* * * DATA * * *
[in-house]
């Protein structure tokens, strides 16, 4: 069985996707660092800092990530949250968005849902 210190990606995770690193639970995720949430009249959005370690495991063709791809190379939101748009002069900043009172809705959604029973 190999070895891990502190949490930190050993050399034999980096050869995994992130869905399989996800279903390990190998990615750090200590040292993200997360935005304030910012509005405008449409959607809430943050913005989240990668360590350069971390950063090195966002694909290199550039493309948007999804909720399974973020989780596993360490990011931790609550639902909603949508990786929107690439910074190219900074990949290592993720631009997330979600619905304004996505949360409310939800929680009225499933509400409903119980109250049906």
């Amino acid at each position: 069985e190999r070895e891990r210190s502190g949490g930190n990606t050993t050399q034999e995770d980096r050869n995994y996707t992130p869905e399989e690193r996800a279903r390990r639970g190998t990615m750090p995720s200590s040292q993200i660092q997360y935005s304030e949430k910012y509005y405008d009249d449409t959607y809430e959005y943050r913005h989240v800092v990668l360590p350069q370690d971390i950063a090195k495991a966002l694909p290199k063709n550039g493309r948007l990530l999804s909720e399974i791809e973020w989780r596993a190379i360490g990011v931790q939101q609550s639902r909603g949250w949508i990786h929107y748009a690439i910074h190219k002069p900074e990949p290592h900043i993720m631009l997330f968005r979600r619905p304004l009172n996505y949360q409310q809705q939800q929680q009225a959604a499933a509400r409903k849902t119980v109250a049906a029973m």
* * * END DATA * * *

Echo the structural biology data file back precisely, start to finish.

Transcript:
[in-house]
């Protein structure tokens, strides 16, 4: 069985996707660092800092990530949250968005849902 210190990606995770690193639970995720949430009249959005370690495991063709791809190379939101748009002069900043009172809705959604029973 190999070895891990502190949490930190050993050399034999980096050869995994992130869905399989996800279903390990190998990615750090200590040292993200997360935005304030910012509005405008449409959607809430943050913005989240990668360590350069971390950063090195966002694909290199550039493309948007999804909720399974973020989780596993360490990011931790609550639902909603949508990786929107690439910074190219900074990949290592993720631009997330979600619905304004996505949360409310939800929680009225499933509400409903119980109250049906």
């Amino acid at each position: 069985e190999r070895e891990r210190s502190g949490g930190n990606t050993t050399q034999e995770d980096r050869n995994y996707t992130p869905e399989e690193r996800a279903r390990r639970g190998t990615m750090p995720s200590s040292q993200i660092q997360y935005s304030e949430k910012y509005y405008d009249d449409t959607y809430e959005y943050r913005h989240v800092v990668l360590p350069q370690d971390i950063a090195k495991a966002l694909p290199k063709n550039g493309r948007l990530l999804s909720e399974i791809e973020w989780r596993a190379i360490g990011v931790q939101q609550s639902r909603g949250w949508i990786h929107y748009a690439i910074h190219k002069p900074e990949p290592h900043i993720m631009l997330f968005r979600r619905p304004l009172n996505y949360q409310q809705q939800q929680q009225a959604a499933a509400r409903k849902t119980v109250a049906a029973m």